The word Ecdysteroid is a combination of the words Ecdy and Steroid. Ecdy comes from the word Ecdysis, the process of molting in insects. Steroid to denote that the compound has a sterone backbone as part of its chemical composition, making it a (you guessed it) steroid. In fact, Ecdysteroids are often referred to as testosterone-like compounds due to the structural similarities with testosterone.

Approximately 6% of plants contain Ecdysteroids, though not at levels sufficient enough to lead to a noticeable effect. Some of the plants with the highest levels include;

  • Spinach
  • Quinoa
  • White button mushrooms
  • Yams
  • Ajuga Turkestanica

As you may have guessed from the name similarities, Turkesterone is extracted from the Ajuga Turkestanica plant (and others), also known as Bugleweed, Ground Pine or Carpet Bugle. Ajuga, is in the Lamiaceae (mint) family and native to the mountainous areas of Uzbekistan. As you can see from the photo below, it produces light purple flowers. Traditional herbalists would use Ajuga as an overall tonic and liver protecting herb.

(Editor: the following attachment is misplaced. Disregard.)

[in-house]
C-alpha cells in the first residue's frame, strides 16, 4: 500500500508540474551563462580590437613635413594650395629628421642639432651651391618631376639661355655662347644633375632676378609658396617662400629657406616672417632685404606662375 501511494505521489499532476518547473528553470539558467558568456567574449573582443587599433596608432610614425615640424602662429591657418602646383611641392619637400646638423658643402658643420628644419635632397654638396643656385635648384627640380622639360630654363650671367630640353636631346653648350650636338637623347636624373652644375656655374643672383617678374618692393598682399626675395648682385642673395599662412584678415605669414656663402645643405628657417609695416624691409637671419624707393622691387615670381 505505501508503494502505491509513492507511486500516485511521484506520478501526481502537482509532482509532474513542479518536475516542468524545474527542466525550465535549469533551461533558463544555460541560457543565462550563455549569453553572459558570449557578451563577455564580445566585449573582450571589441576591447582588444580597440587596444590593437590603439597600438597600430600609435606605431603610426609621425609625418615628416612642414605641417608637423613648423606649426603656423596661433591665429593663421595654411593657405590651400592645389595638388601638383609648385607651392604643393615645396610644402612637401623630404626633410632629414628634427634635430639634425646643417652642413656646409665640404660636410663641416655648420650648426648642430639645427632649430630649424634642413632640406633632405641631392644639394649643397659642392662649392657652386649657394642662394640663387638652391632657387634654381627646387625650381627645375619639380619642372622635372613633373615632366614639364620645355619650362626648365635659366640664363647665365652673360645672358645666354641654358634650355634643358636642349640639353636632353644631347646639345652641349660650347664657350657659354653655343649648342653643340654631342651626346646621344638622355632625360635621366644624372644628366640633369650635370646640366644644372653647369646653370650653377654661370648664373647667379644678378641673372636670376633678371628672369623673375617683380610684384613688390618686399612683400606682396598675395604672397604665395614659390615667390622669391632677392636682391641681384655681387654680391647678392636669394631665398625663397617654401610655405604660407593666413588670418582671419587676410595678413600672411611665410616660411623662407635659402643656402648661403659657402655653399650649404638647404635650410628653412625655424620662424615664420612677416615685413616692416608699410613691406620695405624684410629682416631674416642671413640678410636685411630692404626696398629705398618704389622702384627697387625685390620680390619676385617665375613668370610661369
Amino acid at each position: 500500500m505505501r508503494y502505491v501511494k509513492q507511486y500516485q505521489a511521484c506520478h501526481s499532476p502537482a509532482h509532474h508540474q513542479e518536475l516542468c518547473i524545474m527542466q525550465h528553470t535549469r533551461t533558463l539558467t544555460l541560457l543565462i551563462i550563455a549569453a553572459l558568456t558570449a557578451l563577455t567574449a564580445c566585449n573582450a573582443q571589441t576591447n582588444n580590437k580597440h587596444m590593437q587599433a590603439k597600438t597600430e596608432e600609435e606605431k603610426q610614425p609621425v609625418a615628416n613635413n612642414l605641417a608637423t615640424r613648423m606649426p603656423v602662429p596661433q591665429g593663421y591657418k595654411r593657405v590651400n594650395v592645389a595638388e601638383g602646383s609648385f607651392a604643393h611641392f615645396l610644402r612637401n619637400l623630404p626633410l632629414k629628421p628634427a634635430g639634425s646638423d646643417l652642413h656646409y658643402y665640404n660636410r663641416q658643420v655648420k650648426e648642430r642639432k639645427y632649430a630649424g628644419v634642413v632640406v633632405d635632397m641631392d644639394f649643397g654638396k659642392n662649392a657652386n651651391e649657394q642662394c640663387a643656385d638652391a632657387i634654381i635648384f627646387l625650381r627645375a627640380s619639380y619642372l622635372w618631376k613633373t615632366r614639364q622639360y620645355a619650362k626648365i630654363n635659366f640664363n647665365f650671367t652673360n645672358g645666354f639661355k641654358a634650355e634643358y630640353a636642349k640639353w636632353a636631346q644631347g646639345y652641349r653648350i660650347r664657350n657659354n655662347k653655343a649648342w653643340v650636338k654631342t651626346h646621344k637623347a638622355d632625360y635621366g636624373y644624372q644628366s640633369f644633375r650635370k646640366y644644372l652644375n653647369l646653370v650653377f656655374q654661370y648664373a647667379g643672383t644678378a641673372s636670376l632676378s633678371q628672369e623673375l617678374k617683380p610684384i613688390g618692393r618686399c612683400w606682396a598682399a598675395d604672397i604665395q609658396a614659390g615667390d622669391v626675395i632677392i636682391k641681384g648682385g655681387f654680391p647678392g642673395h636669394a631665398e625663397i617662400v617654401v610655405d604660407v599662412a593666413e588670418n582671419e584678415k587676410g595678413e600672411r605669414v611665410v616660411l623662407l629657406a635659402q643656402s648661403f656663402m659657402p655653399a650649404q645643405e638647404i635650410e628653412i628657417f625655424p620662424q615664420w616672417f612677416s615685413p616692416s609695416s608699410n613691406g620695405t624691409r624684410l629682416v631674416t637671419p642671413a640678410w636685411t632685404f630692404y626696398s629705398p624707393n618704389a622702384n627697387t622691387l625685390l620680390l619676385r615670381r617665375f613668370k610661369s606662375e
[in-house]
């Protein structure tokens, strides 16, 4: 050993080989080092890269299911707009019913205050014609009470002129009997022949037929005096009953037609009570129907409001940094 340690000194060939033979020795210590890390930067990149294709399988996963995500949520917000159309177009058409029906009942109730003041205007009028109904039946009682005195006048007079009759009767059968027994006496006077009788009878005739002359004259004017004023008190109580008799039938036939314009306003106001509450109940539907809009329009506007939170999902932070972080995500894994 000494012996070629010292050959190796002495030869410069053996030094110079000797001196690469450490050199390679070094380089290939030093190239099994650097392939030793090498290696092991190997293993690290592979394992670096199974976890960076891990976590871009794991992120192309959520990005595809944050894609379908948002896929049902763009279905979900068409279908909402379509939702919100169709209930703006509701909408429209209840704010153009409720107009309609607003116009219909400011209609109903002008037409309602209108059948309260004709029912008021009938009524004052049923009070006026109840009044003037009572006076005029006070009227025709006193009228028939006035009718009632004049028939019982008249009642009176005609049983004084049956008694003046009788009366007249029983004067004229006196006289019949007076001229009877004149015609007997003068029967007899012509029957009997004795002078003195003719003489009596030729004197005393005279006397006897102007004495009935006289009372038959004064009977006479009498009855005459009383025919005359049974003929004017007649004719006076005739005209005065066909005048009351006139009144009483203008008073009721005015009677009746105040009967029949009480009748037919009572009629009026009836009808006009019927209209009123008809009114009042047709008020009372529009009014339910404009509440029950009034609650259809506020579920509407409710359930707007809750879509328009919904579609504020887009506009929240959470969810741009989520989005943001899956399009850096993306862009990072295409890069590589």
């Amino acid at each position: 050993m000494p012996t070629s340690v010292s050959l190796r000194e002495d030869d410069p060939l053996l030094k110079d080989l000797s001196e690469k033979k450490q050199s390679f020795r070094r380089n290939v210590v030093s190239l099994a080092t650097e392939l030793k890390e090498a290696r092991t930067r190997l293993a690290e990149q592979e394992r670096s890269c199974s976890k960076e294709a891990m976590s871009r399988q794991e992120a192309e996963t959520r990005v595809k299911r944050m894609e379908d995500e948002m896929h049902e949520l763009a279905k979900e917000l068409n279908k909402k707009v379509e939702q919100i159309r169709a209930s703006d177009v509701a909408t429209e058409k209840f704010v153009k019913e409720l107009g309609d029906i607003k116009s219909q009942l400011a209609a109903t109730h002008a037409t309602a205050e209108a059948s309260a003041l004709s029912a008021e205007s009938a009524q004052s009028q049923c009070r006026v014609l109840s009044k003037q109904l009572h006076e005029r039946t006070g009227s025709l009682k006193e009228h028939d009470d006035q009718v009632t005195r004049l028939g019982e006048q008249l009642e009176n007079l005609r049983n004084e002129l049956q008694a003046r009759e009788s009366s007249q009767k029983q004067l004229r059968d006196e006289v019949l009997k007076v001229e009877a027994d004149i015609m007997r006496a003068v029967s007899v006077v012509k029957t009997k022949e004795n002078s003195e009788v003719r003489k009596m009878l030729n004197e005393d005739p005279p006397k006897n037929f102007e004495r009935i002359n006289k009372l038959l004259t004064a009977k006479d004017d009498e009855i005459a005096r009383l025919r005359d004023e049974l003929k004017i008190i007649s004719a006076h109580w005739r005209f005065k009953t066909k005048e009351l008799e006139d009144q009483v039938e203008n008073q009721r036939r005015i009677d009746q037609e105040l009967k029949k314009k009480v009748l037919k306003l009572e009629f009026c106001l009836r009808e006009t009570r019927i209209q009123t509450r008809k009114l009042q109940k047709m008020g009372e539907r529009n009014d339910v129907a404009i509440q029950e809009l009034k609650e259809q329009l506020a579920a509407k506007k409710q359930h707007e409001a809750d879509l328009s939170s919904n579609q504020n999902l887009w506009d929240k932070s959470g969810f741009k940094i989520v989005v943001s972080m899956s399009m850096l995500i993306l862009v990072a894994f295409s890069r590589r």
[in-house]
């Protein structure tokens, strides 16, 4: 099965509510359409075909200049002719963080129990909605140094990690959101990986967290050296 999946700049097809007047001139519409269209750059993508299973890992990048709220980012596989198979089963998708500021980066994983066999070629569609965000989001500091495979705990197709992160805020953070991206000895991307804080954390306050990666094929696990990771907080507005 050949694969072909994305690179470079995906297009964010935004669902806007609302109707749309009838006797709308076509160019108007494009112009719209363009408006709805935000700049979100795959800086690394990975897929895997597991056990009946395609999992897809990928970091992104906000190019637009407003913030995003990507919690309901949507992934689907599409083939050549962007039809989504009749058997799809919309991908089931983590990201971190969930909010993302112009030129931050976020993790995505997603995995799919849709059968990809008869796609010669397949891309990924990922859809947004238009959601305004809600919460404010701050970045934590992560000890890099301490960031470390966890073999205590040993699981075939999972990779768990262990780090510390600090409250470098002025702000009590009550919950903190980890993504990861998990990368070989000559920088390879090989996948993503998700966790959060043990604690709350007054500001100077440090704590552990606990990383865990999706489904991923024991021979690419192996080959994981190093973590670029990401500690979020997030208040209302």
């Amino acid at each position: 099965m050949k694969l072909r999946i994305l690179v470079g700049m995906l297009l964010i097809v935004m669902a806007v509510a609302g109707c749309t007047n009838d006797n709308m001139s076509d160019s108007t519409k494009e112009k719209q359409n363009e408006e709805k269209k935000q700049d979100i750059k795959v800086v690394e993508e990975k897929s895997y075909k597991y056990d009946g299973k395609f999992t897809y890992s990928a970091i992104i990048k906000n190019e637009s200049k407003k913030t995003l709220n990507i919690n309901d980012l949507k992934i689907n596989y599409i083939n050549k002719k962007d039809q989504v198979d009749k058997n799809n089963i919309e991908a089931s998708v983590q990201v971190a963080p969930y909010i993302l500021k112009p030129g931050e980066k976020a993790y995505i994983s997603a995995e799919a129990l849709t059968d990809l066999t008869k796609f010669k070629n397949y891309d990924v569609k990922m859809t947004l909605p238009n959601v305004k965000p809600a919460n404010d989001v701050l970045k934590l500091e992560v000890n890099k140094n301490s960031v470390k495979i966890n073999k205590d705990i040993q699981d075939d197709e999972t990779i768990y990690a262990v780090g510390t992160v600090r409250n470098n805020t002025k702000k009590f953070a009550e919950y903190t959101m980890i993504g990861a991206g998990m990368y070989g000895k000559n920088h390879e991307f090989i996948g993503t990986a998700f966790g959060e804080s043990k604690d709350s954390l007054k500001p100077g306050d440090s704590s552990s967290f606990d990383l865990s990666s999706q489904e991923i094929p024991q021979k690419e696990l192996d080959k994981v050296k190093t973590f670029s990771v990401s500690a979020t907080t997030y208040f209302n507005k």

Interestingly, Ecdysteroids have also been found in mammals, though it is unclear where they come from.  It is speculated that it may be through diet, intestinal bacteria or potentially pathogenic microorganisms (R).

ECDYSTEROIDS: WHAT THEY DO

In this section we are going to look at exactly what ecdysteroids are and how they work.

There is ample evidence to show that Ecdysteroids, including Turkesterone, can agonise (turn on) certain receptors in mammals, including humans.  While they don’t have identical effects in humans and insects (no, you won’t be moulting), there are some similarities.  Ecdysteroids can promote anabolism (muscle growth), increase protein synthesis, improve metabolic function and more.  Some researchers even go so far as to say ‘one of the most interesting properties of Ecdysteroids in mammals is their anabolic effect, behaving similar to anabolic steroids putatively without the androgenic effect’ (link – more on this below. Section 3.1) (">).